NECC Observer

The student news website of Northern Essex Community College, Haverhill and Lawrence, Mass.

Opening my eyes: A student’s experience in quarantine

Being required to stay under quarantine has opened my eyes as to everything I took for granted outside of my house. Typically, I strain myself by playing PC games late at night, with friends, until the early morning and then sleep through the day. The concept of day and night is fleeting, as even my younger sister and stepbrother have been staying up until 2 or 3 in the morning.

The grim feeling of obedience to stay inside has me craving the outdoors. Any kind of change involving usually despised exercise, would bring hope to the idea that quarantine is soon over and that I can see my friends again in real-life. Until then, I need to fight eye strain, find something to occupy myself, and motivate myself to continue with my education.

The most difficult part of this quarantine hasn’t been the strain to stay inside, but the strain to stop neglecting my schoolwork. If I have in-person classes, at least I have a sort of constant reminder every time I go to campus. This wouldn’t be an issue if my PC served as only a work PC, as every time that I log on, I get bombarded with messages from eager friends, awaiting the next day’s worth of video games.

Just the other day, I had several friends ask to play at once. There was a new update for “Battlefront II”. My friend who is currently deployed in Japan just got sent on a week’s leave due the pandemic and I had my daily crew of online friends (friends who also, unfortunately, have been neglecting schoolwork) that I always play with.

The virus also has me toying with many more creative ways to occupy my time. Several friends and I have looked into the creation of a YouTube channel.

I myself have been speaking more commonly with my online friends from Europe, as I have no reason to be awake too early or too late. They have gotten me more into plastic modelling and doing more research about history. Just the other week, I looked through the entire Norwegian archives regarding Infantry during Operation Weserübung, over 10,000 individual photos, last week. It caused so much eye strain that I had to turn my computer to night mode during just the daytime so that I could view even more. I still have over 30,000 images to look through, they will all likely take me a week each, so I will most likely get them done after the semester is over.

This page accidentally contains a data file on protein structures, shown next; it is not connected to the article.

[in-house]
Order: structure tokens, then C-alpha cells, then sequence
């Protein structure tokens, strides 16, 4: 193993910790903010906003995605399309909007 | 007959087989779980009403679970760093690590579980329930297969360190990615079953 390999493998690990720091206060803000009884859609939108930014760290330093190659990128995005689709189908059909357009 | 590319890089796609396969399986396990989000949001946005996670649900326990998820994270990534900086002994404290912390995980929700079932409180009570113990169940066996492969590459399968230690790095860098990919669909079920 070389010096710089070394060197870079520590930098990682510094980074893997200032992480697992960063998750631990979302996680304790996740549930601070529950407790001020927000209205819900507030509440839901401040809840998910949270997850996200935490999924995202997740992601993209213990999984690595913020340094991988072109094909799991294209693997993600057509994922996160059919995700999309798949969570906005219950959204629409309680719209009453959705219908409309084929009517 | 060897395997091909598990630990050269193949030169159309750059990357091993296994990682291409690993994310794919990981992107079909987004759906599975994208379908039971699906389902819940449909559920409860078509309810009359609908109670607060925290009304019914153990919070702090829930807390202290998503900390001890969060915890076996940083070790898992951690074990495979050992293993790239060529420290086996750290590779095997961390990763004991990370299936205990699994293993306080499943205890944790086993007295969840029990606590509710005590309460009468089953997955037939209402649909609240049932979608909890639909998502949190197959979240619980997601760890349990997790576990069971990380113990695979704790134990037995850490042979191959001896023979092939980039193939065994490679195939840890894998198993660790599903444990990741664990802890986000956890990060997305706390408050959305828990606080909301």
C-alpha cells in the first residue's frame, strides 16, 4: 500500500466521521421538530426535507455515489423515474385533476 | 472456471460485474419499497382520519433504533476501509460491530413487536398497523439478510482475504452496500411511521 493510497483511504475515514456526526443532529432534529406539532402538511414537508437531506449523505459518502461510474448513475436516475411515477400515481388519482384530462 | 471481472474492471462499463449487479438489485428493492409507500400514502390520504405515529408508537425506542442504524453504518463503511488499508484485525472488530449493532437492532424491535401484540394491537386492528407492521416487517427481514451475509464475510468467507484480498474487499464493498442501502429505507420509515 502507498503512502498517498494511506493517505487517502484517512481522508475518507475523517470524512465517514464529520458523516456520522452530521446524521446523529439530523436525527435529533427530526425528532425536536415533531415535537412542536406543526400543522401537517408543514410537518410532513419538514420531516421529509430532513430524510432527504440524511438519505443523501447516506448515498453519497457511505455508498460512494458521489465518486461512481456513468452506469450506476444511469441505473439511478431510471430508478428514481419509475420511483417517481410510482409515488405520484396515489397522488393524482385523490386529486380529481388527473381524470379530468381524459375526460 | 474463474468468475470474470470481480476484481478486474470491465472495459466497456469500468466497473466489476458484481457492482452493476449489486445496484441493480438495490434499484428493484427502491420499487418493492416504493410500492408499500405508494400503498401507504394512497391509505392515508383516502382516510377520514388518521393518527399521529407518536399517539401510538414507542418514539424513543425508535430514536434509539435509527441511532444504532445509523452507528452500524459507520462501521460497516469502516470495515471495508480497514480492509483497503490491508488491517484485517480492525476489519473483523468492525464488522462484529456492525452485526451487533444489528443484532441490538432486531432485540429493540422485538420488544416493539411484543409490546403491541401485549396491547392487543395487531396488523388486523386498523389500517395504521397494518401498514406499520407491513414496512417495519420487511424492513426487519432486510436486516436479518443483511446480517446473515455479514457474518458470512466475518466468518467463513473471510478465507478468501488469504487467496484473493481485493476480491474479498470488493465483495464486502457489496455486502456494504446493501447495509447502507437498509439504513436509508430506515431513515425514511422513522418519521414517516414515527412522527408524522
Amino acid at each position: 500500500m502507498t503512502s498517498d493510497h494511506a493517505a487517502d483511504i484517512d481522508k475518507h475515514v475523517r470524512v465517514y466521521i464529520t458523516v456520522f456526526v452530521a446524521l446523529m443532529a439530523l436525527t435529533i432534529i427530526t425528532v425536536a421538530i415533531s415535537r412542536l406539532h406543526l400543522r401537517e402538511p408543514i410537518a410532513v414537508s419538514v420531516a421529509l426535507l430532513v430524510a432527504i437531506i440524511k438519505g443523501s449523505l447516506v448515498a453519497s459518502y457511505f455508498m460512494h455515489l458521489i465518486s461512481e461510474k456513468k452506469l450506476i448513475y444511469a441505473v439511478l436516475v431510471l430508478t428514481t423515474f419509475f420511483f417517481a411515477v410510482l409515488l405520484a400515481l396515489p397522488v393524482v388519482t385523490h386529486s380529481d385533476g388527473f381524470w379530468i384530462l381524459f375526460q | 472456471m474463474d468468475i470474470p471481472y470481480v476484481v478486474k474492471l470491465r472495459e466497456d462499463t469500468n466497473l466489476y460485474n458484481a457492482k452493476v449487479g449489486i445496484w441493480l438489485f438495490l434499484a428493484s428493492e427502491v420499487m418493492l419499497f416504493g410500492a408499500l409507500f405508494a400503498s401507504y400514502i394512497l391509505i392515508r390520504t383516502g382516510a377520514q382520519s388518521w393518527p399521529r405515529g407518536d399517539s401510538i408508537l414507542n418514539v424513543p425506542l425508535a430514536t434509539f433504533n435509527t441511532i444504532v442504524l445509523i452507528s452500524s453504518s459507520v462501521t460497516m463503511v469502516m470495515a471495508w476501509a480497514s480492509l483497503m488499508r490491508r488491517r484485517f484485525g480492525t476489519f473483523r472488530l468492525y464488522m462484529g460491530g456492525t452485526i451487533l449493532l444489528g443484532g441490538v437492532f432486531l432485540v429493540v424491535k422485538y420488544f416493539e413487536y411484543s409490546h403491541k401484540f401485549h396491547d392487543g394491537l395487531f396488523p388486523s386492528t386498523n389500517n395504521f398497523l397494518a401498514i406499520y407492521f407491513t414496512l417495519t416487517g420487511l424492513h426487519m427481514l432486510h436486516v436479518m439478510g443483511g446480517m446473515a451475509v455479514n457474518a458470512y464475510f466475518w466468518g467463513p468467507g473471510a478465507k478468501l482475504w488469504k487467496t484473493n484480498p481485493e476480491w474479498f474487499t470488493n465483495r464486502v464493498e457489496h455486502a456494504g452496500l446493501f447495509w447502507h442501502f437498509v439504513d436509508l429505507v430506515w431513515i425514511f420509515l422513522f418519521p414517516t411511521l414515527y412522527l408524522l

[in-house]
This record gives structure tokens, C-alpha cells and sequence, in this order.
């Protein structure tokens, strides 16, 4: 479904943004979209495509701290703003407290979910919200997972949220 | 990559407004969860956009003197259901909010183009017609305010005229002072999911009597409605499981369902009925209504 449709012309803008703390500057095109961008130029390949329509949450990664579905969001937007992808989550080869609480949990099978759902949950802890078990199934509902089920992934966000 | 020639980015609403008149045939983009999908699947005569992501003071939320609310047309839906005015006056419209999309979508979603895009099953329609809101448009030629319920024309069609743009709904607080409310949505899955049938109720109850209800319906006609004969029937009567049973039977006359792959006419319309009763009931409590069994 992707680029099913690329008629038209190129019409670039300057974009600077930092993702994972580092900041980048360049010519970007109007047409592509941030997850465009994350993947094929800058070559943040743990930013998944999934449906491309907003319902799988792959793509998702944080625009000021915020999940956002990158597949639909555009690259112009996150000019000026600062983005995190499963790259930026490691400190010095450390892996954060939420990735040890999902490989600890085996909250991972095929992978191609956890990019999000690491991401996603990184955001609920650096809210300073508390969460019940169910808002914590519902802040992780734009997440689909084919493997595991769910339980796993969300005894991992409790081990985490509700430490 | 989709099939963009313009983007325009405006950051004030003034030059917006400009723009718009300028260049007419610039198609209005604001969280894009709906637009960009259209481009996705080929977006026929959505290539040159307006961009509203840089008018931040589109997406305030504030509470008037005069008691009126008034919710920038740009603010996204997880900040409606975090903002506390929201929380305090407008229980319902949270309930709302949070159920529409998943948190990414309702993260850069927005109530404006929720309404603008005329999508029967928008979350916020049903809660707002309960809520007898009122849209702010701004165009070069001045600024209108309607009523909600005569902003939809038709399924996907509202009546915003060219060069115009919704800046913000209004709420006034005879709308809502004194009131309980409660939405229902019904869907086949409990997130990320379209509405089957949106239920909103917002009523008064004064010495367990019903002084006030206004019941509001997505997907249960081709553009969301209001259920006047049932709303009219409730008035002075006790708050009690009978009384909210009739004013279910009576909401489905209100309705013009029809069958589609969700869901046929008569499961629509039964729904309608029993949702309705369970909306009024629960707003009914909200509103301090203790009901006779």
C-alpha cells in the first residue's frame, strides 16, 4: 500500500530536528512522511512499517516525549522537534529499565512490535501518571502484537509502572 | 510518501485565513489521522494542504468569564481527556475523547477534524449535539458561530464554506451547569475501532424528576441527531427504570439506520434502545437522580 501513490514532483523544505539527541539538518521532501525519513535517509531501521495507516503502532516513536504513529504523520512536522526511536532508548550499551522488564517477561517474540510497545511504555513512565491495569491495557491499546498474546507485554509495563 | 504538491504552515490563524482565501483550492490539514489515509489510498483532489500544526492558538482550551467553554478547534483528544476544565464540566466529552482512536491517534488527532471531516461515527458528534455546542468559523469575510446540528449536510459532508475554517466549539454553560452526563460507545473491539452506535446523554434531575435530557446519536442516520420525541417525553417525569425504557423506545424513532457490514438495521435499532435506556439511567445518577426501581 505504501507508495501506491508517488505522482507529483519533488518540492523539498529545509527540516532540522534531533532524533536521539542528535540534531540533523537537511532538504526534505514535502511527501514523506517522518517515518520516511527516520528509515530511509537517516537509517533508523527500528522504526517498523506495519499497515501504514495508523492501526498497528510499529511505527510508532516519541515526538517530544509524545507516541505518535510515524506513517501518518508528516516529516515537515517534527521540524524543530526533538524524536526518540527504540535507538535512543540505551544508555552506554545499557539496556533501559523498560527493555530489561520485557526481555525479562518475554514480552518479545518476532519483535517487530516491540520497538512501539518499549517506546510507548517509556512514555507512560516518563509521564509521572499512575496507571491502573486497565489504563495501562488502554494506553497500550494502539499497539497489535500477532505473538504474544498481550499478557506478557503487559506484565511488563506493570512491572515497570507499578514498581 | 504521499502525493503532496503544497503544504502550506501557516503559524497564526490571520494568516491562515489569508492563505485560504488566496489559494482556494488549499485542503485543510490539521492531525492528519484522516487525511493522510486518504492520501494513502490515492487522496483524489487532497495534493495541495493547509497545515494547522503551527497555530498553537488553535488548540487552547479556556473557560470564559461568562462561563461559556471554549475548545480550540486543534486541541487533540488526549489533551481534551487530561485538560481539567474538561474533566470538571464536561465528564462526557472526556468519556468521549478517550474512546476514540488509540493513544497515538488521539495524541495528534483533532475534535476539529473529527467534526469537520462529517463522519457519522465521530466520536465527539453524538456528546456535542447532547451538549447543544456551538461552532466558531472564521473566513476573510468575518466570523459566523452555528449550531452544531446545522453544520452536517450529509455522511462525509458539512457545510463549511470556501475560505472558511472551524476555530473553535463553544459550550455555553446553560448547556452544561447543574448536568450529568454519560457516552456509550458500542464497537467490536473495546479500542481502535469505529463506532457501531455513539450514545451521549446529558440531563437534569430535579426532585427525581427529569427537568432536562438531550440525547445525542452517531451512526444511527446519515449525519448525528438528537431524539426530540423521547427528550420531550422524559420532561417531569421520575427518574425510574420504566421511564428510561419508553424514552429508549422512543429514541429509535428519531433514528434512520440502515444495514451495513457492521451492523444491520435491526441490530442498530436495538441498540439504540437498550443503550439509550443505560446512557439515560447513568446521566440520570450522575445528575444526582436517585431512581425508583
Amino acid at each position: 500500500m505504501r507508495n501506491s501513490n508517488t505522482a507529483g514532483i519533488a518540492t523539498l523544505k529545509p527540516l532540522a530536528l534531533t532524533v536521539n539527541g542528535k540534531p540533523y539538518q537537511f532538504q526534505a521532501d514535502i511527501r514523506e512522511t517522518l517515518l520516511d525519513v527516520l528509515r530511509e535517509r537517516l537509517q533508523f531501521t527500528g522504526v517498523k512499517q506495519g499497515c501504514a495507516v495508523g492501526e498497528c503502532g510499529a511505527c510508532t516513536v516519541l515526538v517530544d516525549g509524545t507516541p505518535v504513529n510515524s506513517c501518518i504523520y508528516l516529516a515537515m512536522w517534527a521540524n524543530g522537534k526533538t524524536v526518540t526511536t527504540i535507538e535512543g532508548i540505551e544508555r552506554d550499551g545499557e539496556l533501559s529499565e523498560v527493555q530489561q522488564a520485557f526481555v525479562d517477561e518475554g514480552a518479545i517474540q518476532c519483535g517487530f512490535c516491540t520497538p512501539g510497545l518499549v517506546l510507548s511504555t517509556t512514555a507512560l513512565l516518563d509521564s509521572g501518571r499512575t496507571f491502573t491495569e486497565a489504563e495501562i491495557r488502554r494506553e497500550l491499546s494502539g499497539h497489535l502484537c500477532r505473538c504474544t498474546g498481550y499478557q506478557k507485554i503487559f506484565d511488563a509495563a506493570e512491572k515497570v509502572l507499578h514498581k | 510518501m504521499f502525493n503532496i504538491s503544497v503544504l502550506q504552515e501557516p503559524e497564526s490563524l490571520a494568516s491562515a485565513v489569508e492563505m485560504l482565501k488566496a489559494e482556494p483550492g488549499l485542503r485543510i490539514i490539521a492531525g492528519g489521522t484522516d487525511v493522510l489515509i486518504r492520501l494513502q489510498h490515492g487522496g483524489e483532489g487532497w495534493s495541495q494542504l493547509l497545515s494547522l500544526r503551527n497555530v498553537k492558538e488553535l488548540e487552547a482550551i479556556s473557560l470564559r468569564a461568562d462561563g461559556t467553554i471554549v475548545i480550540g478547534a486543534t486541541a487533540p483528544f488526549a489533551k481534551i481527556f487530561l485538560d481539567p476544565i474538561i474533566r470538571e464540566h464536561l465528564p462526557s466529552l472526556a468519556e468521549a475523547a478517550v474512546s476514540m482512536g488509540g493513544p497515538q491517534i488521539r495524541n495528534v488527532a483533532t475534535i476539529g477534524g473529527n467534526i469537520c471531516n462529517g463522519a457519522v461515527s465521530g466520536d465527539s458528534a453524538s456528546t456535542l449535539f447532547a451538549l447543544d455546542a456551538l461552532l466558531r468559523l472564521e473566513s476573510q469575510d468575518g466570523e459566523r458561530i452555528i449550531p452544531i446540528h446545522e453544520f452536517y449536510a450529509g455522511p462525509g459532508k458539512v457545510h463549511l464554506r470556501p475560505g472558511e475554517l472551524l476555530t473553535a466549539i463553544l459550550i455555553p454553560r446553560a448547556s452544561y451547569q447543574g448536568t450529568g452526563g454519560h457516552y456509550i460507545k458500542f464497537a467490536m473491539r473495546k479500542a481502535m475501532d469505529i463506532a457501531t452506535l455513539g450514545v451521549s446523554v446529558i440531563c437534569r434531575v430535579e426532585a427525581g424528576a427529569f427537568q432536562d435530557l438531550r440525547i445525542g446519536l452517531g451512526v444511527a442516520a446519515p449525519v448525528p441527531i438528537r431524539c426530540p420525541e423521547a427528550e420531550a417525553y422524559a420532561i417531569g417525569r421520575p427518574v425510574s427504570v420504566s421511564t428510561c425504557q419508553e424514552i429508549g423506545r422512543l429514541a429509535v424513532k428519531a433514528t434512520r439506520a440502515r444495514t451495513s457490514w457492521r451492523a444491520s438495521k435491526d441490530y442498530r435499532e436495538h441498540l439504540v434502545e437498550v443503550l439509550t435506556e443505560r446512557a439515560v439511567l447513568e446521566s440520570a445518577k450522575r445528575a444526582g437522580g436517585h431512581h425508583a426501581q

My hunt through the Norwegian archives was however, triggered by unfortunate circumstances; a friend of over 4 years recently broke things off with me due to an argument about historical accuracy. It got really heated and we got into a massive fight that wound up with him cutting me off completely from his life, and a bit of the New England Reenactment community. This was an event I saw coming, as we typically would have confrontations such as this one. I think that COVID-19 has brought the bad side out in a great many of us, but the good side in many others as well.

My parents and stepparent are all currently working, with two of them considered essential, my mother, a child psychiatric counselor, and my father, a lineman working for Verizon. I am very grateful that they are all able to still work from home or in-person and provide a place of shelter for myself and the rest of my family.

My mother has been beyond careful to make sure that herself and the apartment are as clean as possible, especially after returning from work, where there is currently a breakout of the virus among staff on the other side of the hospital.

Whatever this quarantine results with, and whenever it ends are both irrelevant to me. I just simply want it to end and I want to go back to normal life. I want to go back outside, go for a bike ride, or just longboard at night again with my life-long friend. I want to resume my education without any online constraints, and to not live in fear with either of my parents bringing home the virus to me and the rest of my family, as they continue to make society operate as it should. If there are any lessons for me to learn, they involve thankfulness to my family, an increase in work ethic for myself, a higher appreciation for the outdoors, and the many skills that I have re-learned.